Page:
Fair skin and I have always had a tumultuous relationship. Growing up in Florida, my battle with sunburns started young. A fun filled day at the beach would end with me repeatedly pressing a finger into my bright pink forearm, and watching as the small, fingertip impression turned flesh colored for a quick moment before fading back to day glow fuchsia.
In the early years, my annoyance with my skin tone was do to the limitations it imposed, such as not being able to play on the beach the second day of vacation. But as I entered into the preteen years, it became clear that fair skin was not considered attractive, which was far more devastating than staying in a hotel room and killing time by reorganizing my sticker book. (Googly-eyed, scratch n’ sniff, puffy and unicorns – all on their own pages.)
I first discovered that my skin tone was a hindrance when SLAM books started appearing on 7th grade desks. When a few made their way to my desk, I noticed a theme developing on the pages with my name at the top. If you don’t remember SLAM book format, let me refresh your brain.
Page 1: Sign In
Pages 2-10: Random questions (What is your favorite TV show? Fave band? etc)
Pages 10, on: One person’s name would be written at the top and the space below was used for others to write their opinions on that person.
Whenever my name made it to the top of a page, the notations were usually the same. Nice, pretty cool, smart and pale (although it was usually spelled pail, bless their hearts). Some other comments of note were: PAIL AS HELL (written in all caps) as well as a Ghost, with a small drawing of a cartoon ghost saying, “boo!” As I read these comments my stomach sank. To make myself feel better, I snuck a comma in between the words pretty and cool to up my street cred for future readers.
There wasn’t much I could do about my paleness. If I went in the sun too much, I burned. But the summer of 1991 brought me more than my period and a sweet collection of cassette singles; it was the year that Mega Tan came into my life.
I read about this glorious self tanner in my Sassy magazine before I spotted it in the drug store. I could not wait to make my transformation from pasty to tawny. Hell, even eggshell or biscuit would be an improvement from my porcelain shade. After purchasing not one, but two bottles of Mega Tan, I headed out to my pool, settled onto my towel and lathered my exposed skin with the thick, pungent lotion. Mega Tan smells like a mixture of curdled milk, sour oranges and cat litter. But I didn’t care. By the time I finished reading my stack of Teen Bops and Tiger Beats people were going to assume I was of Puerto Rican decent. I could hardly wait. Unfortunately, I ended up looking more of Oompa Loompa decent than J Lo’s pretty cool cousin.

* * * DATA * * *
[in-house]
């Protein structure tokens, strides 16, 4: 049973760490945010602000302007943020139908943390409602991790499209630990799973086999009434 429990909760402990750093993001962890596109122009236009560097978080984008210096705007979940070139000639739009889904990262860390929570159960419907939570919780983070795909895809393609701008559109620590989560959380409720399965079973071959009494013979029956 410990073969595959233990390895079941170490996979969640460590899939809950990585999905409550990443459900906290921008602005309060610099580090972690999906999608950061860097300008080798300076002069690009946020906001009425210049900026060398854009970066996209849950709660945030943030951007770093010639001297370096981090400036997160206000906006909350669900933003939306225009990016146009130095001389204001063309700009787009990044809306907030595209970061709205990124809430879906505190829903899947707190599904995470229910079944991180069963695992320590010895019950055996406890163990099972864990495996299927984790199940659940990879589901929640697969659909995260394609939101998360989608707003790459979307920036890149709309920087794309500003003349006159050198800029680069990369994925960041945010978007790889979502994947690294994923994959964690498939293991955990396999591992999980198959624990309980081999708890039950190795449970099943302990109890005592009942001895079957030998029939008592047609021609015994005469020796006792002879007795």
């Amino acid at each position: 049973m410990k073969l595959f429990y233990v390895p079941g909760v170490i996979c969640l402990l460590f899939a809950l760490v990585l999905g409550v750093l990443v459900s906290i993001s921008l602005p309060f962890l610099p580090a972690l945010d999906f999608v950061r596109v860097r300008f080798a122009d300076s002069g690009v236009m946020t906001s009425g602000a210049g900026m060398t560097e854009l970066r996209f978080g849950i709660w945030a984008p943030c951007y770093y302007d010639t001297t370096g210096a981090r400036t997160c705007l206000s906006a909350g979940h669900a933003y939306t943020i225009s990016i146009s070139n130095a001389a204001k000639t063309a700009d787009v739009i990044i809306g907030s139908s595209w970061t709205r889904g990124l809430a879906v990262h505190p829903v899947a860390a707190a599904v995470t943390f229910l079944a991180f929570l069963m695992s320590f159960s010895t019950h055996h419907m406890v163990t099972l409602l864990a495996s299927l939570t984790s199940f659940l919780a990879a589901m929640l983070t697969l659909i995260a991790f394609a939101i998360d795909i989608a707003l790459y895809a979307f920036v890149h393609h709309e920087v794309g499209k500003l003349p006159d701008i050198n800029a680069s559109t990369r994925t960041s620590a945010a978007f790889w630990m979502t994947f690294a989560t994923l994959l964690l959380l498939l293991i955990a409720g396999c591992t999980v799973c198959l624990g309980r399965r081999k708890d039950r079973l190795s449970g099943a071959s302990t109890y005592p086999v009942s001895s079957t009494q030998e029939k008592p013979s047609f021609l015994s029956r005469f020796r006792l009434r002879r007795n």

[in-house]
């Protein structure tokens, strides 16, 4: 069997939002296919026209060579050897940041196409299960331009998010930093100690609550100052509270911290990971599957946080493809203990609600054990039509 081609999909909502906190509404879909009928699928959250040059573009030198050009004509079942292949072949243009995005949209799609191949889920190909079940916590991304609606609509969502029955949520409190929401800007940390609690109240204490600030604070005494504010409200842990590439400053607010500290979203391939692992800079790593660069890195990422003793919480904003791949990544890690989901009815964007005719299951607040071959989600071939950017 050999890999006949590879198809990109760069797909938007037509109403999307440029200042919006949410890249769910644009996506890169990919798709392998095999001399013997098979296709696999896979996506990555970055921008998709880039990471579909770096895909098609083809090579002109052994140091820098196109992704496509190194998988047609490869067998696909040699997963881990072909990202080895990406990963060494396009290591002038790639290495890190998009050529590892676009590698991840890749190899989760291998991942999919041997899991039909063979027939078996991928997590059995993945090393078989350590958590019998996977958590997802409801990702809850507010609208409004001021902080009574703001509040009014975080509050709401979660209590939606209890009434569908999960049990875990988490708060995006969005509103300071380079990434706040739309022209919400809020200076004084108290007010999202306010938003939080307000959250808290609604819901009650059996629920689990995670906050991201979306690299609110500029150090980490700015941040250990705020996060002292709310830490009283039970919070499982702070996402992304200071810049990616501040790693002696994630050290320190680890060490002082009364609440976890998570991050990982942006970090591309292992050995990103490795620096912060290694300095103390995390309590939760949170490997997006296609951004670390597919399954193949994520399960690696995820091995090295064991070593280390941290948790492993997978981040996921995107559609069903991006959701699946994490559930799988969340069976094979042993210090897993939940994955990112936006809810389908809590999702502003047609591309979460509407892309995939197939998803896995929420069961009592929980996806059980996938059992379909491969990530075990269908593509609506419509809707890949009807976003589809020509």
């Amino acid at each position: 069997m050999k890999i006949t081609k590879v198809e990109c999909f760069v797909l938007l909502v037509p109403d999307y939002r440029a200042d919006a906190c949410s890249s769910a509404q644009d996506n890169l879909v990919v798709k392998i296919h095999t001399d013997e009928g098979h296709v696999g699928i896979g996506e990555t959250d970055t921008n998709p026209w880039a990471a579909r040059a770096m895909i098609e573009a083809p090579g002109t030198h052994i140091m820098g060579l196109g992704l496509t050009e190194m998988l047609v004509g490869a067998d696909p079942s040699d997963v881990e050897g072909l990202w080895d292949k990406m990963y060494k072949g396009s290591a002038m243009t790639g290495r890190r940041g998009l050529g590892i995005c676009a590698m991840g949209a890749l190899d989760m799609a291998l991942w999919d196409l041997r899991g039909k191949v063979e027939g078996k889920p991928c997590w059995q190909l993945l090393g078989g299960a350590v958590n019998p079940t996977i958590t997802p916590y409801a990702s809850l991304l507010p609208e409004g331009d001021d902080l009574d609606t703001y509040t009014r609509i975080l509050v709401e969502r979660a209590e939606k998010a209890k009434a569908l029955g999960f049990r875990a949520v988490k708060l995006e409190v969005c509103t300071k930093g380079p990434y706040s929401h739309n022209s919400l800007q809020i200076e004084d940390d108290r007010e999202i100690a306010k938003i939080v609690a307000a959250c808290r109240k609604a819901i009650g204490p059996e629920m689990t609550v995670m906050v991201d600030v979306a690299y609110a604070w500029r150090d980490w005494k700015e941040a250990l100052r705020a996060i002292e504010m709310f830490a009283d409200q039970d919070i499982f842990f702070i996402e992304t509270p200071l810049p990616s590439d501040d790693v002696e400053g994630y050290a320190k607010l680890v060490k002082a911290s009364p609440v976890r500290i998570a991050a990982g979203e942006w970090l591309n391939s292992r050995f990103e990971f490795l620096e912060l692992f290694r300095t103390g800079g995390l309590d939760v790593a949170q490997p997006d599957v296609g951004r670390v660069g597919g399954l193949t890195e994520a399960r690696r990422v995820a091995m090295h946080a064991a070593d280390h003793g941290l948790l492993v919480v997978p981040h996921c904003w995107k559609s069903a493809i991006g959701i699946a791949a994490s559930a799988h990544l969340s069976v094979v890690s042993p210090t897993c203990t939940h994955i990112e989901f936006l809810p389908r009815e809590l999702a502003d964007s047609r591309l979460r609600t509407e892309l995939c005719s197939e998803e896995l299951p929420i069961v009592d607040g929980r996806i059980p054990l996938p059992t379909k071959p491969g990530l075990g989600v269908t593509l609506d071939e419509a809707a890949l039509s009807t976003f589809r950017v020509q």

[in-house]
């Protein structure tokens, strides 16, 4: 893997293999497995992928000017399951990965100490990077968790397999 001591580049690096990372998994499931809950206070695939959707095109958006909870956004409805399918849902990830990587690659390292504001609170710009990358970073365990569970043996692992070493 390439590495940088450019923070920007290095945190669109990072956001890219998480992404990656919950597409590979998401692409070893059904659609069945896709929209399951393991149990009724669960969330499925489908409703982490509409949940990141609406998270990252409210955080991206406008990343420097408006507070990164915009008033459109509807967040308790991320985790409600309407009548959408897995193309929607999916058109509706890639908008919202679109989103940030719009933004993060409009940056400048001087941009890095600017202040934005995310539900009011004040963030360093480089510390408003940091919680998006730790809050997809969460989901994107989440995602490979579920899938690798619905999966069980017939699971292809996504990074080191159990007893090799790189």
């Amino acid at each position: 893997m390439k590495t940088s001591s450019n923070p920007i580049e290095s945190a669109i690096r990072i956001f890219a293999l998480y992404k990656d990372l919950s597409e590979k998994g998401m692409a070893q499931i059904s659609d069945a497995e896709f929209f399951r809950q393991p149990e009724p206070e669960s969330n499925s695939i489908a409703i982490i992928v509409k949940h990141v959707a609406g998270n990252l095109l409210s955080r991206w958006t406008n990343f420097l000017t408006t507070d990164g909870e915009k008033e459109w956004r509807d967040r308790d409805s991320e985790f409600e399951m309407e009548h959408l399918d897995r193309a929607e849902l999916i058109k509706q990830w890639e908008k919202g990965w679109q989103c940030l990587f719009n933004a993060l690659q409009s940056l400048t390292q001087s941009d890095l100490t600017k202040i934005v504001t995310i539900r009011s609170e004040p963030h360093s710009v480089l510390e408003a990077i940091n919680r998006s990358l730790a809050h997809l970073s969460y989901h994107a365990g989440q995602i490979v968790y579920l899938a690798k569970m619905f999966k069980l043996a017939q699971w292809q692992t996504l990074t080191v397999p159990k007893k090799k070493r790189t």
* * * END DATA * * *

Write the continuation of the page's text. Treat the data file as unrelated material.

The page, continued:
For years, I gave up. Resigned to my DNA for what is was. Until I decided that science may have caught up enough to actually turn me a tan-ish shade that wasn’t in the orange-hued family. It had only been 8 years since I bought Mega Tan, but a lot had changed. I had just graduated college, I had my own apartment and I now read Cosmo instead of Sassy. So when I noticed the cans of self-tanning sprays starting to line store shelves, my hope of passing for an ethnic woman was restored.
Every night after work, I would come home and get busy spraying myself in my small apartment bathroom. Stripped down to only my undies, I would stand in the tub and let the aerosol can perform its miracle. Starting at my toes and working up to my neck, I would smile as my skin darkened. The results were just as I hoped – brown! I was actually turning a light shade of brown! I could imagine it…after all these years my middle school classmates would bump into me at a bar and say, “Hey Autumn, nice tan.” The circle of life would be complete.
But what I gained in fake dark skin shade, I lacked in attention to detail. First of all, I never sprayed my face for fear of a gruesome breakout. This choice caused my face to be 10 shades lighter than the rest of my body, making me look like an upside down exclamation point. Additionally, I took no caution with the spots where skin tends to be drier, like elbows, hands and feet. The dried, sticky spray would bead up in those areas and make it look like I hadn’t scrubbed hard enough in the shower.
Then there was the odor. It was a smell that had more of an expression than it did a name. Like instead of saying, “You smell like hot dog water,” someone would just make a face like they were just forced to drink hot dog water. Again, I did not care. A nearly lifelong dream was coming true, I was tan-ish and I loved it.
It became an addiction. I stockpiled cans of home spray tanner in the cabinet under my bathroom sink. Every night I would engulf myself in a cloud of toxic fumes and chemicals until my nostrils became numb to the scent. When I blew my nose, the tissue turned brown. I would go to bed with gluey skin so it could really soak in and do the job right.
Until one day, my boss pulled me aside and asked, “Is everything OK?” She was a quiet British woman who typically left me alone, so I was confused by her sudden interest in me. “Yeah. Of course.” I answered, “Why?” With her hand guarding her nose, she took a deep breath and said, “Your skin does not look right, Autumn. Your face is so pale and your arms are so…” she trailed off. I guessed she was hinting that my multi-toned look did not read as professional.
I can’t remember how many showers it took before the tacky film of tanner wore off. And I try not to think about how many braincells I killed or the amount of carcinogens I absorbed in that bathroom. It’s too hideous to consider. For me, that time will always be warm with memories of an outer glow – albeit a little off kilter – and known as the four months of my life that I wasn’t PAIL AS HELL.
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